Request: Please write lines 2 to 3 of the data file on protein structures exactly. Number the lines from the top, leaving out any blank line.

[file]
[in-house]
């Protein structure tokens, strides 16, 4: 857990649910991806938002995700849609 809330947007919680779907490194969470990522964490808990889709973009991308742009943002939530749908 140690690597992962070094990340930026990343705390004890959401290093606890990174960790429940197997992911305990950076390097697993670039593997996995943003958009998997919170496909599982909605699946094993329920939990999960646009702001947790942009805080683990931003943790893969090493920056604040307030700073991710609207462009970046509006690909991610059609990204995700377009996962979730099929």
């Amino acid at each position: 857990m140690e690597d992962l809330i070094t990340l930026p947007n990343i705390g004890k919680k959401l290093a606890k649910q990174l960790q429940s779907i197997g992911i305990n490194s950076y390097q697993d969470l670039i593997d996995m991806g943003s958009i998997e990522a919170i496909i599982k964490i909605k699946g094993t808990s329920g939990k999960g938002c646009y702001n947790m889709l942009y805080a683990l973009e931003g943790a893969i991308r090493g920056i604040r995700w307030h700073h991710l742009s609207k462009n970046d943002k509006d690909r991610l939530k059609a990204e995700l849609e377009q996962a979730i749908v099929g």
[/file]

């Protein structure tokens, strides 16, 4: 857990649910991806938002995700849609 809330947007919680779907490194969470990522964490808990889709973009991308742009943002939530749908 140690690597992962070094990340930026990343705390004890959401290093606890990174960790429940197997992911305990950076390097697993670039593997996995943003958009998997919170496909599982909605699946094993329920939990999960646009702001947790942009805080683990931003943790893969090493920056604040307030700073991710609207462009970046509006690909991610059609990204995700377009996962979730099929």
């Amino acid at each position: 857990m140690e690597d992962l809330i070094t990340l930026p947007n990343i705390g004890k919680k959401l290093a606890k649910q990174l960790q429940s779907i197997g992911i305990n490194s950076y390097q697993d969470l670039i593997d996995m991806g943003s958009i998997e990522a919170i496909i599982k964490i909605k699946g094993t808990s329920g939990k999960g938002c646009y702001n947790m889709l942009y805080a683990l973009e931003g943790a893969i991308r090493g920056i604040r995700w307030h700073h991710l742009s609207k462009n970046d943002k509006d690909r991610l939530k059609a990204e995700l849609e377009q996962a979730i749908v099929g």